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Survival and predation in the everyday political economy of the refugee emergency in Lesvos

Konferensbidrag (offentliggjort, men ej förlagsutgivet)
Författare Anja K. Franck
Publicerad i Contested borderscapes: Transnational Geographies vis-à-vis Fortress Europe
Publiceringsår 2017
Publicerad vid Centrum för Europaforskning (CERGU)
Institutionen för globala studier
Språk en
Ämneskategorier Social och ekonomisk geografi, Internationell Migration och Etniska Relationer (IMER), Freds- och utvecklingsforskning


The humanitarian emergency that has unfolded in the Island of Lesvos over the past couple of years has echoed in media outlets the world over. Images of refugees in over-crowded rubber dinghies landing on the northern beaches and the appalling conditions in different reception and detention camps across the island have come to symbolize the European Union’s fundamental failure in handling the so-called ‘refugee crisis’. In the Island of Lesvos the initial stages of this refugee emergency (the spring and summer of 2015) were characterized by a significant lack of resources and smaller local initiatives to aid and shelter arriving refugees. But with the mobilization of the international rescue industry and the deployment of EUropean security apparatus over the autumn of 2015, the island soon saw the arrival of thousands of volunteers and solidarity workers, aid, rescue and security professionals. Drawing upon interviews with local residents, public servants and decision-makers, business owners and their associations, volunteers, NGOs and international agencies across the island during 2015 and 2016, the following paper examines the political economy – or what could perhaps be termed the ‘disaster capitalism’ – that developed in Lesvos in the wake of the refugee emergency and its particular response. The paper shows how this ‘disaster capitalism’ involved a broad variety of actors – ranging from small-scale local businesses that were able to tap in to markets providing essential services and infrastructure for arriving refugees, volunteers, aid and security professionals to large international rescue and aid organizations, banks and security companies. Whereas these actors have varying objectives (from sheer profit seeking to solidarity), the following paper suggests that we can understand the ‘extraction of value’ in relation to the emergency using Ruben Anderson’s notion of a ‘predatory bio-economy’. In this economy the migrant and refugee body and life is essentially what is commoditized – and ‘the extraction of value’ then is ‘from the very vitality – and, above all, misery – of human life itself’ (Anderson 2016, 1). What is important about this conceptualization, the paper argues, is that it helps us explain the logic according to which actors in this economy (are sometimes forced to) operate – as security functions are outsourced to G4S, Western Union open offices in reception camps, NGOs become suppliers to detention facilities and selfies with refugee children become part of crowdfunding campaigns. Through this, the concept also helps us bring forward what is actually at stake in securitizing migration and outsourcing key functions of rescue operations, immigration control, refugee reception, detention etc to private as well as commercial interests.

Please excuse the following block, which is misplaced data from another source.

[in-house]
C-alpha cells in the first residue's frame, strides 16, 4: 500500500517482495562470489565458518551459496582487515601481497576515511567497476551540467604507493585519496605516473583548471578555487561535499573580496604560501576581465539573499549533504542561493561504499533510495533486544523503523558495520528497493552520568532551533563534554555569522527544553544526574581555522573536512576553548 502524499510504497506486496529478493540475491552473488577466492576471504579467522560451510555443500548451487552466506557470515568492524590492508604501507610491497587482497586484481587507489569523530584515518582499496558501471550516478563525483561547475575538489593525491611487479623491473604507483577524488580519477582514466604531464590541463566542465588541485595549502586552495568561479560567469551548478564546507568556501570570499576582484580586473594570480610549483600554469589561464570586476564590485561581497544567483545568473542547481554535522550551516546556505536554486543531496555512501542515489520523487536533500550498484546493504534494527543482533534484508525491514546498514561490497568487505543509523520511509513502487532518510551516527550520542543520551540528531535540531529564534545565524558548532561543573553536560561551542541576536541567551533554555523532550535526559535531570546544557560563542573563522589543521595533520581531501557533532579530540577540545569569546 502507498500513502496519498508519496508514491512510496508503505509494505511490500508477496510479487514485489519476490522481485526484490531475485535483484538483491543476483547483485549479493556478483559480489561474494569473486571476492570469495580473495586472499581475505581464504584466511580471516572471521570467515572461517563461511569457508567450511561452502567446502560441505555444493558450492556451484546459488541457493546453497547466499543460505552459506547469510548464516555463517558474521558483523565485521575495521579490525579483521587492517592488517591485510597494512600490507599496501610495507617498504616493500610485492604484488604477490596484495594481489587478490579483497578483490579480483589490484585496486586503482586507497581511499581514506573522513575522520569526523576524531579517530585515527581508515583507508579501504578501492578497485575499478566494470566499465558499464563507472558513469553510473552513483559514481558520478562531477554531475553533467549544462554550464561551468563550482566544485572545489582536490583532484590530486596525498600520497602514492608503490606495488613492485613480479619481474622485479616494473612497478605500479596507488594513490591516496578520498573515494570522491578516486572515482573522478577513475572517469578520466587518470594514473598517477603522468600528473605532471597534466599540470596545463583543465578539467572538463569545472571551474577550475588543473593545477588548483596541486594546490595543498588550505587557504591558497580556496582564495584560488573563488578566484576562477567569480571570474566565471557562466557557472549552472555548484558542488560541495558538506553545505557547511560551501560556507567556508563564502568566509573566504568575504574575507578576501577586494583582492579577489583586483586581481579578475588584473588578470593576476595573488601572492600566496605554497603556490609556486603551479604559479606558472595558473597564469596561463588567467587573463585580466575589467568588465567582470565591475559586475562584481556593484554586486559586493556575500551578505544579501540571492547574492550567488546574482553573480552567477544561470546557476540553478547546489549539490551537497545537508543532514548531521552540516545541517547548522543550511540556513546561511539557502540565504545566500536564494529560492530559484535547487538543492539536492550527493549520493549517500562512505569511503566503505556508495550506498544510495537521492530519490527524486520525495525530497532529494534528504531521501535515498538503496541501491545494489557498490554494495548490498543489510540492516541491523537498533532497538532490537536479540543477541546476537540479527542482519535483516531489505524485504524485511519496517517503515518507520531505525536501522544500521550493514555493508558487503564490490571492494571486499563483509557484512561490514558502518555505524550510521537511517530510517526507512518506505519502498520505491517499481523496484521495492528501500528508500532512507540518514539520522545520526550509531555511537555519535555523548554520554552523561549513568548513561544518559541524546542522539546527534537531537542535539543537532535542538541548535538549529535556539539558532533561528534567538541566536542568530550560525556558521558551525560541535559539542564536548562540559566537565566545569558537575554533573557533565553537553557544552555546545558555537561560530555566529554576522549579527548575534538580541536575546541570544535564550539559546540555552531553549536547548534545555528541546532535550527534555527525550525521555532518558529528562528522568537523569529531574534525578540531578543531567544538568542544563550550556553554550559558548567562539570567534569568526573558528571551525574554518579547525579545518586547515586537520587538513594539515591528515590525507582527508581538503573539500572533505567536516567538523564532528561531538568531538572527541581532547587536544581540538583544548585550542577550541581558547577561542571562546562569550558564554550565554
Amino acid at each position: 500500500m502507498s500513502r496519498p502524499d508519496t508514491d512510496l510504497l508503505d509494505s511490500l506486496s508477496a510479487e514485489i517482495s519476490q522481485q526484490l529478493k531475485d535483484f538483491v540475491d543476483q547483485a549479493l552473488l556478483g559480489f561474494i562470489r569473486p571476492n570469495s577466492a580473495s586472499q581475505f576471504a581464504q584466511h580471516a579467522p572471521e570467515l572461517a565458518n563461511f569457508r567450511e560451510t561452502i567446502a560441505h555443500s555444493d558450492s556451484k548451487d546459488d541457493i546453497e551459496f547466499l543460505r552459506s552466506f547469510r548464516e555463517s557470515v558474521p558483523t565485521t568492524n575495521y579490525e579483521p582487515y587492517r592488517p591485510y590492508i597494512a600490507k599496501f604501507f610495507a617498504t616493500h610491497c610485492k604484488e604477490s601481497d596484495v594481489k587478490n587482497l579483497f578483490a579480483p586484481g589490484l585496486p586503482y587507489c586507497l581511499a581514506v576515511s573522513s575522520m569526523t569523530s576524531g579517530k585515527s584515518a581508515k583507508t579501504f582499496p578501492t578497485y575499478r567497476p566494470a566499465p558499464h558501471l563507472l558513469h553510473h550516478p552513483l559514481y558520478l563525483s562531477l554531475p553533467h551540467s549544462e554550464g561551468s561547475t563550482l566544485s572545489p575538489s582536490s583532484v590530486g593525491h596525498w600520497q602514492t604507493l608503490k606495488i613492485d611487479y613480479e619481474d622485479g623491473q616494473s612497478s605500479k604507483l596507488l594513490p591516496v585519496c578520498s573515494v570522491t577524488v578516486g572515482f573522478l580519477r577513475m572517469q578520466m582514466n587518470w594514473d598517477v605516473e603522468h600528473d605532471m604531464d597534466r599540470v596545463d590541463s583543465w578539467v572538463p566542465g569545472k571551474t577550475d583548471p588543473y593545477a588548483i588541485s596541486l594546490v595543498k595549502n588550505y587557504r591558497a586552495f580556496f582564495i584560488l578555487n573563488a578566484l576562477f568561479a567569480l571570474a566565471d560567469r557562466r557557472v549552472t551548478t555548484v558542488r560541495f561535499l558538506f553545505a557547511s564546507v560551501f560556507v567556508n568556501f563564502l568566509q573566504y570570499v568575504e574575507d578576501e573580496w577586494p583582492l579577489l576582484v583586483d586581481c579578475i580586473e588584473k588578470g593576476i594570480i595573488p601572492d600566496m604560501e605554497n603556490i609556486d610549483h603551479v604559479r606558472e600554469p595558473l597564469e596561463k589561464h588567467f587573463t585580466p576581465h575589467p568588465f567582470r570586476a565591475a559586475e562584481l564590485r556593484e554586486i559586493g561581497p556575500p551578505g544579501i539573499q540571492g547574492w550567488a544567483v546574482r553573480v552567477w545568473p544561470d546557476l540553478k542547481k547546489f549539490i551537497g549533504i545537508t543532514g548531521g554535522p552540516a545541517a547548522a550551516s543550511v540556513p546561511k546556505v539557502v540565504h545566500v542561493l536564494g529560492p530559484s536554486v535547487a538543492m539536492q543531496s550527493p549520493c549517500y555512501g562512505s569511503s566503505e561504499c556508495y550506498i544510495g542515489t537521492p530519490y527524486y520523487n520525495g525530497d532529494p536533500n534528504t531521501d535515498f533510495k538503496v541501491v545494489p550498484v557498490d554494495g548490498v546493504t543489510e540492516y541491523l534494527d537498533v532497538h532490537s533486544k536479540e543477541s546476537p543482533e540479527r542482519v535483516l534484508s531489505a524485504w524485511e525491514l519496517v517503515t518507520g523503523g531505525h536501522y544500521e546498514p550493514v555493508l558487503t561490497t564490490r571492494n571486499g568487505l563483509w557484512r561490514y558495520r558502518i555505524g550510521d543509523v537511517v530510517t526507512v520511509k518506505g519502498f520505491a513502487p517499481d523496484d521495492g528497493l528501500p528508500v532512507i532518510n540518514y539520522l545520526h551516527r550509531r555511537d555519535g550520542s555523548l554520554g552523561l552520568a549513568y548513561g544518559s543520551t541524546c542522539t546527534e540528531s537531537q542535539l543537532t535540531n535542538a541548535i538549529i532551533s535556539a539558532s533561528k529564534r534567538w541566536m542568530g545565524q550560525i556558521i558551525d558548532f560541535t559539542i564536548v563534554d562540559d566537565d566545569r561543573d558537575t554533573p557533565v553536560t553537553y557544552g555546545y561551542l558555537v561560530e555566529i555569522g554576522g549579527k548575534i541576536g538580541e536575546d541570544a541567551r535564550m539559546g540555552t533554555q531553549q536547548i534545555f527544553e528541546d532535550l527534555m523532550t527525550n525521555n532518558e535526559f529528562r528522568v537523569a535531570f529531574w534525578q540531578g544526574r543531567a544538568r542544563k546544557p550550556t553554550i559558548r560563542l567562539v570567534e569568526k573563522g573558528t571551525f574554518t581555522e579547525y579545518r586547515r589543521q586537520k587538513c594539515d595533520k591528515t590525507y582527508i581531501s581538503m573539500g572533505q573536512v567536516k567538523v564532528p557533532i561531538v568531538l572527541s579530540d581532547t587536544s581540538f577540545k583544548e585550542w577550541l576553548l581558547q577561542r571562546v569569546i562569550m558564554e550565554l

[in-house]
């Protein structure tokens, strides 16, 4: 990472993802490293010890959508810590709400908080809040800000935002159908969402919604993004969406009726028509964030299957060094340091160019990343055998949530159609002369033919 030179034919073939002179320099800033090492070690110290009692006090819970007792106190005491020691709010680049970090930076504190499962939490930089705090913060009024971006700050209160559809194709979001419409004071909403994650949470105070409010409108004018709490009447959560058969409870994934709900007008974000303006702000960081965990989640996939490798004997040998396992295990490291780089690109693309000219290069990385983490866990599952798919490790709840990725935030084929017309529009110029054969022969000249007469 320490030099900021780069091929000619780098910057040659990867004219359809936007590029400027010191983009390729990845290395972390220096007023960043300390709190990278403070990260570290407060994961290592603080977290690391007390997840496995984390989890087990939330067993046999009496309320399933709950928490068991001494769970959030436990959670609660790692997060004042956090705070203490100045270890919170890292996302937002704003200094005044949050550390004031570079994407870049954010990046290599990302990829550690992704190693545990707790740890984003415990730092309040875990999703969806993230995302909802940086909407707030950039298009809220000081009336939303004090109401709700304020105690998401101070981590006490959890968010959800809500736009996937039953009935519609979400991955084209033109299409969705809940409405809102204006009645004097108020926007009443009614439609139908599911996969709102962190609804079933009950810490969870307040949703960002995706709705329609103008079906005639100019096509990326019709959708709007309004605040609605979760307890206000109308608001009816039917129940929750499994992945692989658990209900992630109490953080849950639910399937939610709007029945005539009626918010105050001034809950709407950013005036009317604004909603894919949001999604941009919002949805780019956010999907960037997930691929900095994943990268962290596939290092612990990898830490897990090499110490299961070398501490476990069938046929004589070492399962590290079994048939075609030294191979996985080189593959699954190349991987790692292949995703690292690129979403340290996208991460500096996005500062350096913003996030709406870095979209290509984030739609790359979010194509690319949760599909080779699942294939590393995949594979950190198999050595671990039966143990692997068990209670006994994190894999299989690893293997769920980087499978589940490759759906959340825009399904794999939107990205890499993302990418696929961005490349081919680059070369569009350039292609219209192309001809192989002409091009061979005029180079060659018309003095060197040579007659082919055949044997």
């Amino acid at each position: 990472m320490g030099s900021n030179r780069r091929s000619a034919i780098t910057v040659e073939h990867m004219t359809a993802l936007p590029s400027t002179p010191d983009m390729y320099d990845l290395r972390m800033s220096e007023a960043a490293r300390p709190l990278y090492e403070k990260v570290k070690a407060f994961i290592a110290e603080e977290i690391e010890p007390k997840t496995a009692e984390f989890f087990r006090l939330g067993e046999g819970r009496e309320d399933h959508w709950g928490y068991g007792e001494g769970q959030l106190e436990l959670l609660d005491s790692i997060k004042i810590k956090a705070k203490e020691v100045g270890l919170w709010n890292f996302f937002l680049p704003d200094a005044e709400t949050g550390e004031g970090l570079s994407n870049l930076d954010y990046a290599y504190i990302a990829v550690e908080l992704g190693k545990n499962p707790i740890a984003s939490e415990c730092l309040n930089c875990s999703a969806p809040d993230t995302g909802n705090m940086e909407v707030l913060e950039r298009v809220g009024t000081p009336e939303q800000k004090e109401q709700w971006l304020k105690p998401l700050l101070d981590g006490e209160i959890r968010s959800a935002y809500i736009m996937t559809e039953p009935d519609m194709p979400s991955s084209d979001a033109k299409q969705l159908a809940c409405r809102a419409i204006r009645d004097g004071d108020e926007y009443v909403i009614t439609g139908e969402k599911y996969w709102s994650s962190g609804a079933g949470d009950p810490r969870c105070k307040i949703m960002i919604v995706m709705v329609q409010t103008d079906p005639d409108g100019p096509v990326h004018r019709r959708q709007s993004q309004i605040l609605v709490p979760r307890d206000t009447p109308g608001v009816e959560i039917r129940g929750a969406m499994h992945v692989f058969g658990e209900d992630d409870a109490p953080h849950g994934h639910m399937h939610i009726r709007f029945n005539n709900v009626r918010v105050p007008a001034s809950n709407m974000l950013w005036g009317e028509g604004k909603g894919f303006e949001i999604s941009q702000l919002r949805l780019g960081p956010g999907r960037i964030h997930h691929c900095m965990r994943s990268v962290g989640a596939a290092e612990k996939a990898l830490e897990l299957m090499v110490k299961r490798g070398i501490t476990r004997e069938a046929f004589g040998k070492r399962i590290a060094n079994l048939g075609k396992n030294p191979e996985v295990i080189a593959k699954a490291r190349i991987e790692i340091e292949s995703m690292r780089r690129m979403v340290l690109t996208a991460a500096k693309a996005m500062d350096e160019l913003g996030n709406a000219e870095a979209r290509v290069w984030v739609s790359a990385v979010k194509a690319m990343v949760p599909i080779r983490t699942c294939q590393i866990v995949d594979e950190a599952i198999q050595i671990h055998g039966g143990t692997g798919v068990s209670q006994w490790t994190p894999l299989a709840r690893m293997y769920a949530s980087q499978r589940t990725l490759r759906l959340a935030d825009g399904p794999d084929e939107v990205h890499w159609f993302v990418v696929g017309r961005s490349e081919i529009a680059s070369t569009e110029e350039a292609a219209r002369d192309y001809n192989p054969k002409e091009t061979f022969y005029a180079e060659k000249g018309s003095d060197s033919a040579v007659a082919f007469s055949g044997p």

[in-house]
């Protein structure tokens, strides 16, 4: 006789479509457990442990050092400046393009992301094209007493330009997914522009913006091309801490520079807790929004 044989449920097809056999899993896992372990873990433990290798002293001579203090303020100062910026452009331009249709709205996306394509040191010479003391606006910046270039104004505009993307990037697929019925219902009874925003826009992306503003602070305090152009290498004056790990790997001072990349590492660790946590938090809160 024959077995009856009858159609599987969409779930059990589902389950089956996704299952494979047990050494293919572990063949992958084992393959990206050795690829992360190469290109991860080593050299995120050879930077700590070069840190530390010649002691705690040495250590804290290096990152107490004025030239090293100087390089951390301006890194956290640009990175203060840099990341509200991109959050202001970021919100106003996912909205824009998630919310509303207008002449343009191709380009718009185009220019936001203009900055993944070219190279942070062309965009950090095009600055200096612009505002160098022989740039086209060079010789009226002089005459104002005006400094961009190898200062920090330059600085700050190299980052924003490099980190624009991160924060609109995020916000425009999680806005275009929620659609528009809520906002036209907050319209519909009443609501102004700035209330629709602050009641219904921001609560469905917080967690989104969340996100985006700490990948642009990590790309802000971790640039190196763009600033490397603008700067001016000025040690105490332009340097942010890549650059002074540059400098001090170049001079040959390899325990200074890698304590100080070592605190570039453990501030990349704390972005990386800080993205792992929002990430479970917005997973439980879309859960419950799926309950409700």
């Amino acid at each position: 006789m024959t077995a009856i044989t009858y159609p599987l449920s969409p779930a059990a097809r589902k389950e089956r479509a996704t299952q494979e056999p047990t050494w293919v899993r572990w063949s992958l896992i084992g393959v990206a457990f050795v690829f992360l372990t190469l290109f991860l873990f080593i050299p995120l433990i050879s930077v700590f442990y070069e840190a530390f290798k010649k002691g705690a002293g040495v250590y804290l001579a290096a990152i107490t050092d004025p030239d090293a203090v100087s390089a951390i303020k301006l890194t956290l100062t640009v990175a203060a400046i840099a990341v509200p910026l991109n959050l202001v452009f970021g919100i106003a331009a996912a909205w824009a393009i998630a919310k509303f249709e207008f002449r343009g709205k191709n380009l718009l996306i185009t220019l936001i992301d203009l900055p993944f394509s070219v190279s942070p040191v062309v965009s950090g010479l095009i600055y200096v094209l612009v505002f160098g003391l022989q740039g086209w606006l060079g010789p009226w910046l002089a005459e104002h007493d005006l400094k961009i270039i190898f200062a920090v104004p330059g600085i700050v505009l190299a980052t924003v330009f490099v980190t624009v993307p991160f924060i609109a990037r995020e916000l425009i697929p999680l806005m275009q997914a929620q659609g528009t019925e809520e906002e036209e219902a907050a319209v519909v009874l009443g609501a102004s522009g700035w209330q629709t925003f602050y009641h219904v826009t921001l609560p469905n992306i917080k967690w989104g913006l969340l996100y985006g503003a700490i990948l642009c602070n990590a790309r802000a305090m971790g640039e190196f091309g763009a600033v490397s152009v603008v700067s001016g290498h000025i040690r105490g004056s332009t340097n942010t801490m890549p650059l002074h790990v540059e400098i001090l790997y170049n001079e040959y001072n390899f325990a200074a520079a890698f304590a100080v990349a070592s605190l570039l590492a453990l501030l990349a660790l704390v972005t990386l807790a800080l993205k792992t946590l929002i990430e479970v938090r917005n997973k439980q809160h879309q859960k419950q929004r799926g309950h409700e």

Sidansvarig: Webbredaktion|Sidan uppdaterades: 2012-09-11

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